The Psilocybin Handbook for Women by Jennifer Chesak.
Simon & Schuster

The Psilocybin Handbook for Women, Jennifer Chesak

As research has revealed more information about psilocybin, we’re beginning to learn that there may be specific benefits for women, as well as specific risks. Jennifer Chesak dives into all of it in The Psilocybin Handbook for Women, including why women may be more likely to experience “bad trips,” what women should know about tripping in relation to their menstrual cycle, how psilocybin fits into pregnancy and early motherhood, and more. Chesak performed extensive research to compose the book, drawing from both modern science and traditional indigenous wisdom.

Drug Use for Grown-ups by Dr. Carl Hart.
Penguin Random House

Drug Use for Grown-Ups, Dr. Carl Hart

A well-known psychologist and neuroscientist at Columbia University, Dr. Carl Hart has been a prominent figure in the drug research and legalization movement for many years. Recently, he caused something of a stir due to his latest book Drug Use for Grown-Ups, which not only advocates the use of increasingly accepted substances like psychedelics, but more controversial drugs like heroin and the new designer drugs coming mostly out of Europe. In the book, he explains why and how drugs can be enjoyed in a mature, safe fashion, and explores the ways our society can take steps to not only reduce drug harm, but leverage them to our general collective benefit.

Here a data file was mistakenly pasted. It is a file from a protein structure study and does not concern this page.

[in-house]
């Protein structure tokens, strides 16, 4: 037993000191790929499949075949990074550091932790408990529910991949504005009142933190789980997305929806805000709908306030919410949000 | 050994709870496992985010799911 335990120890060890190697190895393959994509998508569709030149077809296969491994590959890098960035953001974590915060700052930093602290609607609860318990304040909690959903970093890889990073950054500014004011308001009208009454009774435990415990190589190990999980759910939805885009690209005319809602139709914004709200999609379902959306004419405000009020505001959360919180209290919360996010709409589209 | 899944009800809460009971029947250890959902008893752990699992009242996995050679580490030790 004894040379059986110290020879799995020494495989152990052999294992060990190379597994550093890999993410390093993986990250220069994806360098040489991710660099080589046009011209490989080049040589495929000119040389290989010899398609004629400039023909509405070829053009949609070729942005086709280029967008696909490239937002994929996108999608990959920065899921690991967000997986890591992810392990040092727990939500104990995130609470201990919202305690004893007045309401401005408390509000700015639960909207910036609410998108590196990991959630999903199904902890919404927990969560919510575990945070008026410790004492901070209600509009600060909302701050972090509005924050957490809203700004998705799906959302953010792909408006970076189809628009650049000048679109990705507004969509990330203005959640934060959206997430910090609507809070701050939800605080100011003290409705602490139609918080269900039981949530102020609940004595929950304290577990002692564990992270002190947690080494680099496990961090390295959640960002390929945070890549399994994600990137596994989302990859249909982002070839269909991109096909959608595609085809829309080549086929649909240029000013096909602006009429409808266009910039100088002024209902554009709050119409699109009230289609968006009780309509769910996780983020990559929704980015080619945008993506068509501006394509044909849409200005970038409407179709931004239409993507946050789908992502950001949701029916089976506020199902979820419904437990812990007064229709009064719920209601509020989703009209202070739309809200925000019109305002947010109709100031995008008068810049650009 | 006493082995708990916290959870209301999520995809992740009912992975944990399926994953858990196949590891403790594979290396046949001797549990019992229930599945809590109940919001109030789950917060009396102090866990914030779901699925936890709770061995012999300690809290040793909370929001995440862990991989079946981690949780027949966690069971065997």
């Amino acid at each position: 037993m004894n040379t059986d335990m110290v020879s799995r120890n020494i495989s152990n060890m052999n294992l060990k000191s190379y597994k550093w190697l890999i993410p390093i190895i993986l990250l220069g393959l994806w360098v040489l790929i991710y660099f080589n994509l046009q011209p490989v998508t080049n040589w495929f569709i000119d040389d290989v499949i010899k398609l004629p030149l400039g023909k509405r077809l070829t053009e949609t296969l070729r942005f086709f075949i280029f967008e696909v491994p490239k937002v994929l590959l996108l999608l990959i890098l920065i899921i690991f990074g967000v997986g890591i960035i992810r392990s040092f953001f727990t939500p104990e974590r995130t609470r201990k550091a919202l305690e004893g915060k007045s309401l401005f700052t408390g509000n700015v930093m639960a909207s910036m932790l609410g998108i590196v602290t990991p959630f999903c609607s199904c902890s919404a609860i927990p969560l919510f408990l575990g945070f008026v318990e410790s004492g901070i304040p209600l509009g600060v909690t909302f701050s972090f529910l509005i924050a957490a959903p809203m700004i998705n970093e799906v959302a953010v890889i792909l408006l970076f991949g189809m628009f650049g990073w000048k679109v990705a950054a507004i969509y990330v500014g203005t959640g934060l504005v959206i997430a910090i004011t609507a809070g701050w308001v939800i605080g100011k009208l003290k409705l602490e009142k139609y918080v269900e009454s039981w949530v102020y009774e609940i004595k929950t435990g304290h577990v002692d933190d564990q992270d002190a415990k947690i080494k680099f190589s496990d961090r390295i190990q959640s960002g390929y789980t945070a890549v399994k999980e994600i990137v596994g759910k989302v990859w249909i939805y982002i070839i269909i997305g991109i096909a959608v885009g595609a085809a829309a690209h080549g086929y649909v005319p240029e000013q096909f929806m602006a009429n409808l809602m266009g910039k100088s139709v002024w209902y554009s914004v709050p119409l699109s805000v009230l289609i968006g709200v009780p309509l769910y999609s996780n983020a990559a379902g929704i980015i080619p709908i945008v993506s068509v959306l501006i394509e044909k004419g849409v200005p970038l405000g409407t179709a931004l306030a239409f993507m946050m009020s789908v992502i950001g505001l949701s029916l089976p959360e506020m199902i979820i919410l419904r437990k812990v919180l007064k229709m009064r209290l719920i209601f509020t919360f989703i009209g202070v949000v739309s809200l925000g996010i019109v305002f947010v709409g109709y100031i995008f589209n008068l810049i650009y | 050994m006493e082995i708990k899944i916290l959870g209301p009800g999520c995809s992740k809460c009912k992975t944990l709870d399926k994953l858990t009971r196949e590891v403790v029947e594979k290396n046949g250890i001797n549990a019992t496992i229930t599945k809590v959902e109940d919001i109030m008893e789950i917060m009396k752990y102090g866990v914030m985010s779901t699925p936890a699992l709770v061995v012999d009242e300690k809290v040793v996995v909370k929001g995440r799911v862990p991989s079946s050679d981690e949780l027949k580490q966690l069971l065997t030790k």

Island by Aldous Huxley.
Harper Perennial Modern Classics

Island, Aldous Huxley

Way back in 1954, Aldous Huxley’s The Doors of Perception became a household name. In it, he narrated his first experience with mescaline, which resulted in one of the most foundational psychedelic texts of all time. His lesser-known Island, on the other hand, is a fictional work where he applied what he learned about psychedelics over the course of a decade, creating something of a thought experiment in the form of an isolated island utopia that is home to a socialized society, a key aspect of which is a ritual involving psychedelic mushrooms. A cult classic, Island offers an enjoyable read and stands as a classic work of psychedelic art.

The Immortality Key by Brian Muraresku.
Macmillan Publishers

The Immortality Key, Brian Muraresku

Part research text, part historical mystery, Muraresku’s The Immortality Key takes an extremely deep dive into how psychedelics influenced Western religion. Starting with the earliest known references to prehistoric psychedelic use, he traces the thread through the Eleusinian Mysteries of the Ancient Greeks, to the earliest days of Christianity, on through the development of the religion as psychedelic plants became increasingly repressed and stigmatized. As Muraresku follows clues across Europe, it becomes increasingly clear that psychedelics played a major role in the history of Christianity.


Editors' Recommendations

Nick Hilden
Former Digital Trends Contributor
Nick Hilden is a lifestyle and culture writer whose work has appeared in the Washington Post, Esquire, Rolling Stone, Afar…